Sleep and Health
The Sleep and Health Research Program is directed by Freda Patterson, PhD.
Good sleep is essential for good health. Unfortunately, poor sleep health is common, with more than 25% of U.S. adults regularly reporting insufficient or poor-quality sleep. Moreover, advancing technology and economic/social demands have contributed to our ‘24-hour’ society, increasing the likelihood that individuals’ sleep patterns may be irregular, or that sleep and wake may be occurring at inappropriate times relative to our internal biological rhythms.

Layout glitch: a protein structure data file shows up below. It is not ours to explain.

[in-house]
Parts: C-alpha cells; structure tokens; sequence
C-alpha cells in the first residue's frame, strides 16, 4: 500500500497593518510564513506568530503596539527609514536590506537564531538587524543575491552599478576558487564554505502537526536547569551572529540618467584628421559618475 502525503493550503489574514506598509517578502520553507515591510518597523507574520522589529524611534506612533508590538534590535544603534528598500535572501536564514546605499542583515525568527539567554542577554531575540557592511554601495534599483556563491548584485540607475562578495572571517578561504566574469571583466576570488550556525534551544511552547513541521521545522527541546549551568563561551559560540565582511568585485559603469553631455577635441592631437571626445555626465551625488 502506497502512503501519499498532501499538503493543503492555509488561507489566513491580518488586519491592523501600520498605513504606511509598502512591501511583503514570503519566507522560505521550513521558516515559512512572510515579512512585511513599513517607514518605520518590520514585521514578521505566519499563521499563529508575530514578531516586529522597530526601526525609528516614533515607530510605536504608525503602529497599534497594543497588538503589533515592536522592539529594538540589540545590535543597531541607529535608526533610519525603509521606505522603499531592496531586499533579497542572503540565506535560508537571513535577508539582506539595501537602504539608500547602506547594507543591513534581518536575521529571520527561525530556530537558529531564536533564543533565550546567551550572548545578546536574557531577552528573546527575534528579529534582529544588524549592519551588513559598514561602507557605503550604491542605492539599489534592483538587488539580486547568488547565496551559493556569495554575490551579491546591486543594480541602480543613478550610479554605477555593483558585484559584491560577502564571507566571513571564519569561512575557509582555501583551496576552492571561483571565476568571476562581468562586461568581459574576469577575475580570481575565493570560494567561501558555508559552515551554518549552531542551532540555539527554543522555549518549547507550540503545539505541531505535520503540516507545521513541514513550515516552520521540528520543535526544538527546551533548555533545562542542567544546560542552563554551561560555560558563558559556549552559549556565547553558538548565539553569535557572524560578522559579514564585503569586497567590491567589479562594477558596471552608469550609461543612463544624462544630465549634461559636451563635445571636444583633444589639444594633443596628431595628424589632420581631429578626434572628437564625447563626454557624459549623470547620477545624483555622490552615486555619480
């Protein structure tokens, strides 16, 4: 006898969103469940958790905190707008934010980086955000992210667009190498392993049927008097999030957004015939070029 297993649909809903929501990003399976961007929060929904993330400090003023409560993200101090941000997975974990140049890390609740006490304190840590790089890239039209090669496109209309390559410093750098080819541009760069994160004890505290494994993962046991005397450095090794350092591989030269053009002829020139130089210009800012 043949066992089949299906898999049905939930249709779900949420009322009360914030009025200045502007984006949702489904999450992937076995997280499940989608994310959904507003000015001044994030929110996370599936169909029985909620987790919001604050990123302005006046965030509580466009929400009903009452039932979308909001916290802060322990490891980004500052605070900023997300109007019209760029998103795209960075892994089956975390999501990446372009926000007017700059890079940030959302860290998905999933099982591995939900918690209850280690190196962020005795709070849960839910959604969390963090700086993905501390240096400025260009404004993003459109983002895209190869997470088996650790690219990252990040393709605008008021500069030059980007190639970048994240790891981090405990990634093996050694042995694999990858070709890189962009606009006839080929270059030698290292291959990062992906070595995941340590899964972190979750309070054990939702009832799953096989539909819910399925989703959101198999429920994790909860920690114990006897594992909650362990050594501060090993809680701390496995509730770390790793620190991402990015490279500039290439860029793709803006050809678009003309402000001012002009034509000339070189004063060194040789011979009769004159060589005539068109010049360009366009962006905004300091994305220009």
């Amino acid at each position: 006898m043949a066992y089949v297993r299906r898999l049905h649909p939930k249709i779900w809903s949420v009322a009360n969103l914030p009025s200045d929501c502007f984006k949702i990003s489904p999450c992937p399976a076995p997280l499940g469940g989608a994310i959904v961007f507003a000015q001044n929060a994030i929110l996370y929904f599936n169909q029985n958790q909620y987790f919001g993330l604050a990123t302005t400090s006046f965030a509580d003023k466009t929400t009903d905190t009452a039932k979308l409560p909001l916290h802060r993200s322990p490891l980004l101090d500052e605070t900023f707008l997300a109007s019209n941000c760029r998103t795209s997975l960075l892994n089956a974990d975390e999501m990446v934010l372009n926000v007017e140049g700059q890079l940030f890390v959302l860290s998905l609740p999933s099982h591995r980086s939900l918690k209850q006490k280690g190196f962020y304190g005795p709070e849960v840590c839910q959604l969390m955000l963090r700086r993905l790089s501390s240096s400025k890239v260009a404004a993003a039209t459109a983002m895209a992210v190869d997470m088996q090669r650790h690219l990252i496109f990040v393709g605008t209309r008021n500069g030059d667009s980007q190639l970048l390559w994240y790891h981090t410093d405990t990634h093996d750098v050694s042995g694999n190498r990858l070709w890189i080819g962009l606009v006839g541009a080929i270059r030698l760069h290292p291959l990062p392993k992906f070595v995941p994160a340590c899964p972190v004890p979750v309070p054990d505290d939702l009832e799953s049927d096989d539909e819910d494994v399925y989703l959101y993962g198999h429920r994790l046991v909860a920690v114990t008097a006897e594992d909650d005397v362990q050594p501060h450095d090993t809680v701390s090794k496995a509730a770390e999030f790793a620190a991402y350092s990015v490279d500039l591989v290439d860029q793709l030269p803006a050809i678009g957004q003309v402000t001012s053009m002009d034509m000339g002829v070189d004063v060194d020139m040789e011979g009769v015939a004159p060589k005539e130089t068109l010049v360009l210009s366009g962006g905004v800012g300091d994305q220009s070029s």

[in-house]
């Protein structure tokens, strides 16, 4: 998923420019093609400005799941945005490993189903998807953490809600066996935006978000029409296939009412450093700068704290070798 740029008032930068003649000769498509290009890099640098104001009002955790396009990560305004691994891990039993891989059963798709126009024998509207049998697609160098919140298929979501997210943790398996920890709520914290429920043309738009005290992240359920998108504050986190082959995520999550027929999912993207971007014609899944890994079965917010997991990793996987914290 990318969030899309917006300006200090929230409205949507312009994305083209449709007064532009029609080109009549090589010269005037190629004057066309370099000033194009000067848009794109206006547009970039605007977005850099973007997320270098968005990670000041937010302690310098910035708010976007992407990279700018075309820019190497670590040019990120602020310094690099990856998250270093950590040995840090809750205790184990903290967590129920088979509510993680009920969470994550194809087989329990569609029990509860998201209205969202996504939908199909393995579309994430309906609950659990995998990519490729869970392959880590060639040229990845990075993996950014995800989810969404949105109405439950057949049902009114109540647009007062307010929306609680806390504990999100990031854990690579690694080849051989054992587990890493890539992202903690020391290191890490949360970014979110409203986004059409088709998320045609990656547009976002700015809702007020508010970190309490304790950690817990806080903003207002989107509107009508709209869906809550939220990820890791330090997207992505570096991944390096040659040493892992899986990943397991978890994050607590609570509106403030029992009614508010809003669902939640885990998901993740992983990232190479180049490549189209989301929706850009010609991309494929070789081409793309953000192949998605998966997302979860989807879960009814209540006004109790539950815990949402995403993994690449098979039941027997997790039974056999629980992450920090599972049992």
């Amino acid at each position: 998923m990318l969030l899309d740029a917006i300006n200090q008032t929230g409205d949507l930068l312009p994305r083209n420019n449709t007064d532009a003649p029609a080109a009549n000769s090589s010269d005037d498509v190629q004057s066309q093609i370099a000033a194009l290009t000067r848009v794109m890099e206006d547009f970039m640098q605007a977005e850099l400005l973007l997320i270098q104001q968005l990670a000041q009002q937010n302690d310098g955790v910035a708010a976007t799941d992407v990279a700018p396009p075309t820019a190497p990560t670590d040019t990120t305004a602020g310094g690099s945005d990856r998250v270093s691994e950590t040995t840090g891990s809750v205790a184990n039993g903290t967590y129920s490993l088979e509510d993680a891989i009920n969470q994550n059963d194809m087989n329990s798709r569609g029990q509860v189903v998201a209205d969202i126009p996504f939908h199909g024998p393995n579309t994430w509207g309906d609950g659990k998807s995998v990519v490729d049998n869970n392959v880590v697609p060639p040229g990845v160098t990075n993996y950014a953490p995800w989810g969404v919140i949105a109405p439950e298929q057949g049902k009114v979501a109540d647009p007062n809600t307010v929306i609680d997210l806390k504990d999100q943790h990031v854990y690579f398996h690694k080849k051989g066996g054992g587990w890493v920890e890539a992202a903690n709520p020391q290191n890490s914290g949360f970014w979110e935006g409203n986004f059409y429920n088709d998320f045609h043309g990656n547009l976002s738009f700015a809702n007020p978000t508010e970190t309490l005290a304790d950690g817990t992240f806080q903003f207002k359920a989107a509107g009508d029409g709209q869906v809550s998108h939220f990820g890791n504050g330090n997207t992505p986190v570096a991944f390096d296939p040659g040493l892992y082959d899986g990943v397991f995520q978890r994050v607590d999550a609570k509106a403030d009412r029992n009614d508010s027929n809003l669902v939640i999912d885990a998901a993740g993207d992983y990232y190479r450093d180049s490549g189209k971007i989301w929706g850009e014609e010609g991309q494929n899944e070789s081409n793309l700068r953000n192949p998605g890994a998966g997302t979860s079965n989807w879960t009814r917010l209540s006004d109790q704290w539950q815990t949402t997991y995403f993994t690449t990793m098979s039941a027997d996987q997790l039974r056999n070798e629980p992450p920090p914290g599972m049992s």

Our research program is interested in understanding how the amount, timing, regularity, and patterns of daily behaviors (namely sleep, physical activity, sedentariness, and eating) may play a role in chronic disease development, particularly in individuals at high risk for cardiovascular, metabolic, and pulmonary diseases. Our overarching goal is to develop viable and effective sleep- and circadian-based behavioral interventions to improve health and physical functioning in high-risk and underrepresented groups.
- Dr. Hoopes obtains an award from the Sleep Research Society Foundation to support training on the measurement of internal biological timing.